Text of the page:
6 HELOC Loan Myths, Debunked

A home equity line of credit, also called a term loan, a home equity line, or HELOC, is an unusual type of loan compared to the ones you may be used to. While most loans are for a fixed dollar amount, a HELOC loan is for a maximum amount — as in, you can withdraw up to a certain amount, depending on how much you need. You borrow this money against the equity of your house.

For the duration of the loan, you can draw this money by using a check or debit card, just as you might draw money out of your checking account. At the end, you pay it back, plus interest.

Because a HELOC loan is unique, and not everyone takes one out, there are a number of misconceptions about them and how they work. Here are six common HELOC myths, along with the truth about these loans.

Myth #1: You can only get a HELOC loan for a second mortgage.
Traditionally, HELOC loans were generally given to homeowners who took out a second mortgage on their house, to refinance their original mortgage. However, an increasing number of HELOC loans are given as the first mortgage you take out on a home.

But be aware that this can be very risky. A HELOC loan offers you no protection against changing interest rates. If the interest rate changes considerably, you may be saddled with a responsibility to pay back a far larger sum of money than you anticipated.

Myth #2: HELOC loans are only good for home improvement projects.
To be sure, this is the most common use of a HELOC loan. To many people, it makes a lot of sense to borrow money against the value of your home, to improve the value of your home.

But this isn’t the only use for a HELOC loan. You can technically take out a HELOC loan for any reason, any time you need any money. Just be ready to pay it back.

Myth #3: Once you get a HELOC loan, the amount of money you can take out through your HELOC loan can’t change.
Many people assume that once they receive a HELOC loan, the amount of money available to them through the loan will never change. Unfortunately, this isn’t true.

The amount of money you can get through a HELOC loan is taken out of your home’s equity. If your home’s value decreases, you may see a decrease in the amount of money you can take out through your HELOC loan. Likewise, if your credit score takes a severe hit, you may see your lender take action by reducing the amount of money available to you through your HELOC loan.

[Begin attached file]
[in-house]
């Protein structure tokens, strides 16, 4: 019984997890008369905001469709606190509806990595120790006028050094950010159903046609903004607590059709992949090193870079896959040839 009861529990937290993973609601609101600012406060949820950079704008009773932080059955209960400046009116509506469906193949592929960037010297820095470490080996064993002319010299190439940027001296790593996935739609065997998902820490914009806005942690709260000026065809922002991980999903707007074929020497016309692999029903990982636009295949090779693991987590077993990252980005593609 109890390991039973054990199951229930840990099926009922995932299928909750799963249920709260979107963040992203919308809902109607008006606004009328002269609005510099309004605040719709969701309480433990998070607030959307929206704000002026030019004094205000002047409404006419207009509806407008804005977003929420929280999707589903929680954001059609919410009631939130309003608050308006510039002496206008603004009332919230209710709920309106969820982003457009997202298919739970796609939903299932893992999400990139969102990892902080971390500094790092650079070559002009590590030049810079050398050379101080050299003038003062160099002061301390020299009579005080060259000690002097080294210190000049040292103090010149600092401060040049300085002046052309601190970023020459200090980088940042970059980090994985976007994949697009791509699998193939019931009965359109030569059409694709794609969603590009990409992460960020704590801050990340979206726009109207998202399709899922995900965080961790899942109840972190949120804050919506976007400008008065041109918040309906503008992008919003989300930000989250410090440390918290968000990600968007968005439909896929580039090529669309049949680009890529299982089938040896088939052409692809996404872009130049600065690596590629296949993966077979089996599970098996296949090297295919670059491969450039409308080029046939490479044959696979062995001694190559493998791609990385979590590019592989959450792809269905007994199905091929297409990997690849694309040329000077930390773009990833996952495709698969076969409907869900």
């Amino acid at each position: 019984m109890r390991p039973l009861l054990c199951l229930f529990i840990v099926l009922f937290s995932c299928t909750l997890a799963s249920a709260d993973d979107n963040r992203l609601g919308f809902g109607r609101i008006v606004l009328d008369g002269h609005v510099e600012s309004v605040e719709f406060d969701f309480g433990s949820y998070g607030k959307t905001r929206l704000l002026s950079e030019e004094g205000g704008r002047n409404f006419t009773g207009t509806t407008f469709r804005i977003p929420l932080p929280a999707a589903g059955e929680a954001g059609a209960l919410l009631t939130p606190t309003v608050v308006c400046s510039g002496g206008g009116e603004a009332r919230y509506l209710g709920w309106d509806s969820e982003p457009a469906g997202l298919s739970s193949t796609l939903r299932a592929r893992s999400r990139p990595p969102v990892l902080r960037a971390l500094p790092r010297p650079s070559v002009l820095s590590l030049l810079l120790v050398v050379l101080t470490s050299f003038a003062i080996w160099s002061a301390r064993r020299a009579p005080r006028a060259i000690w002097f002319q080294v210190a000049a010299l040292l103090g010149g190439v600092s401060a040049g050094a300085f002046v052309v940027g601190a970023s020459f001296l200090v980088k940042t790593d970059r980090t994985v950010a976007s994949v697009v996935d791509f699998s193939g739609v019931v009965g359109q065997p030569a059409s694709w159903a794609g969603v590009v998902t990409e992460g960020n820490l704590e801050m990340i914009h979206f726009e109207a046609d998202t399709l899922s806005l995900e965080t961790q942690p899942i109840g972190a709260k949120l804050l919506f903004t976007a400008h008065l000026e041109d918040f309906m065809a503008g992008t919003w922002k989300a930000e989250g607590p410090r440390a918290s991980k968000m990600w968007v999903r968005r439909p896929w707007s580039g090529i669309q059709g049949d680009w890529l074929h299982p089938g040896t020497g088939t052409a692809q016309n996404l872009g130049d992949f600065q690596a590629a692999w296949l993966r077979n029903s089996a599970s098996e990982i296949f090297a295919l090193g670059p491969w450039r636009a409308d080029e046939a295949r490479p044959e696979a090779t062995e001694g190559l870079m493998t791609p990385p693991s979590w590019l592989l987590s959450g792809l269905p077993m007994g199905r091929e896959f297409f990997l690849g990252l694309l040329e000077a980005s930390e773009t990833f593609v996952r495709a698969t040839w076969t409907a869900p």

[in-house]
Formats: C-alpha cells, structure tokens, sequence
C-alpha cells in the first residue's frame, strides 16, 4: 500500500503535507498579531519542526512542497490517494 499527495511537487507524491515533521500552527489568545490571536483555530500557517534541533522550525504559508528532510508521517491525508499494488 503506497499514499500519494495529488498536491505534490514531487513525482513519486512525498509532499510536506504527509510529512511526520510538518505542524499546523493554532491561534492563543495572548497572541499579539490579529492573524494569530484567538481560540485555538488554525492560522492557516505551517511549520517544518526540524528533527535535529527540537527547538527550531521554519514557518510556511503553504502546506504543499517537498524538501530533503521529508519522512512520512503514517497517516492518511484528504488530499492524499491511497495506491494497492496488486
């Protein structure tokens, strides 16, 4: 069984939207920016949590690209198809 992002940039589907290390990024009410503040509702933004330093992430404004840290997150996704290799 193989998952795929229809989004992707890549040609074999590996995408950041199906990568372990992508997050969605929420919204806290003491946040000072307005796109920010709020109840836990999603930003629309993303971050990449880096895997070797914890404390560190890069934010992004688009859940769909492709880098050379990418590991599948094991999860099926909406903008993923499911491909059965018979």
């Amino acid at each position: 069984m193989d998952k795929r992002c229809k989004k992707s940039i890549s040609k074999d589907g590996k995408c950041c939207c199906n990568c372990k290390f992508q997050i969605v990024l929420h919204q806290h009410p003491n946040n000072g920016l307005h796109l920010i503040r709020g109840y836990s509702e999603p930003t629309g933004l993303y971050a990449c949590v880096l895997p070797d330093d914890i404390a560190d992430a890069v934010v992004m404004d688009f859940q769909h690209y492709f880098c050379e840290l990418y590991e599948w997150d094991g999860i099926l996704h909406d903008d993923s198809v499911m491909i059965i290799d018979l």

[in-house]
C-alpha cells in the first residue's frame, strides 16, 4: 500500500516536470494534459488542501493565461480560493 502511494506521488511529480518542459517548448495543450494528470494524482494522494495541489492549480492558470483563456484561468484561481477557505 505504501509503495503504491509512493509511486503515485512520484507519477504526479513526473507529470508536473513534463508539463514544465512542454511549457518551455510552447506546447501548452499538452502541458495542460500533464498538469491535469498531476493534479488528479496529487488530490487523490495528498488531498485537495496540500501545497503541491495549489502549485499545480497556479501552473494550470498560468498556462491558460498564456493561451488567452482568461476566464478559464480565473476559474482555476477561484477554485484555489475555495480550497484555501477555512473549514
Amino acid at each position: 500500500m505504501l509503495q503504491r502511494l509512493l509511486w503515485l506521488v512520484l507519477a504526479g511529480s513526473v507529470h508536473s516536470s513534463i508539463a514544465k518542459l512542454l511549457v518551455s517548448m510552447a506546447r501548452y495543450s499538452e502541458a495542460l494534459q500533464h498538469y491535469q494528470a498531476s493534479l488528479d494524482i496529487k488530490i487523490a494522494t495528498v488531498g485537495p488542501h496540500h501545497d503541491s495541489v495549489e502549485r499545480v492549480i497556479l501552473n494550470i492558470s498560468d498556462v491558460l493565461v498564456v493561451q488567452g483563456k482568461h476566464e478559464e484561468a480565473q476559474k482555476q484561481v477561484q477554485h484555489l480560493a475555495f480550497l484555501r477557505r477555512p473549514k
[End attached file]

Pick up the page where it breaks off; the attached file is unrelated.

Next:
Myth #4: A HELOC loan is basically a reserve of cash.
On the surface, this is true: you can withdraw money from the money allotted to you in your HELOC loan by following the same procedures you might follow to withdraw money from a checking account or by spending money on your credit card. However, there are some key differences.

For instance, the money available to you through your HELOC loan is only available to you for a set amount of time. If you haven’t spent it during that time, the amount of money is no longer available (which is not a bad thing — you won’t have to pay that money off). If your conditions change, your bank can change the terms of your HELOC loan or change the amount of money available to you. Your financial institution can even freeze your HELOC loan account in extreme cases.

You must also pay interest on the money you withdraw. You’ll likely also be given a series of terms and conditions you must abide by with regards to your HELOC loan. None of these apply when you’re spending your own money!

Myth #5: You can pull out all of the equity in your home, using a HELOC loan.
Most financial institutions won’t allow you to do this (it’s called “100-percent financing”). Most lenders impose a cap on the amount of money you can take out, which is typically between 70 percent and 85 percent of your home’s value.

Though this may seem irritating, it’s actually a good thing. Spending all your home’s equity would be very financially risky. The more you take out, the more you have to pay back — with interest.

Myth #6: It’s a good idea to take out a HELOC loan because you never know if you’ll need the money.
HELOC loans aren’t free. Like many loans, there are closing costs. These are usually less than you’d pay to close a normal mortgage, but they aren’t cheap, either.

Many HELOC loans require a minimum draw when you first take out the loan. There’s often an annual fee you have to pay as well as a cancellation fee due if you cancel the loan. None of these fees are very high, but your HELOC loan definitely isn’t free money — and that’s leaving aside the repayment and interest rates you’ll have to take care of later.

HELOC loans aren’t for everyone, but they’re a valuable way of getting a line of credit if you need one. If you still have questions about HELOC loans, reach out to us and we’ll help you out. If you’re ready to get started, apply for a HELOC loan here.

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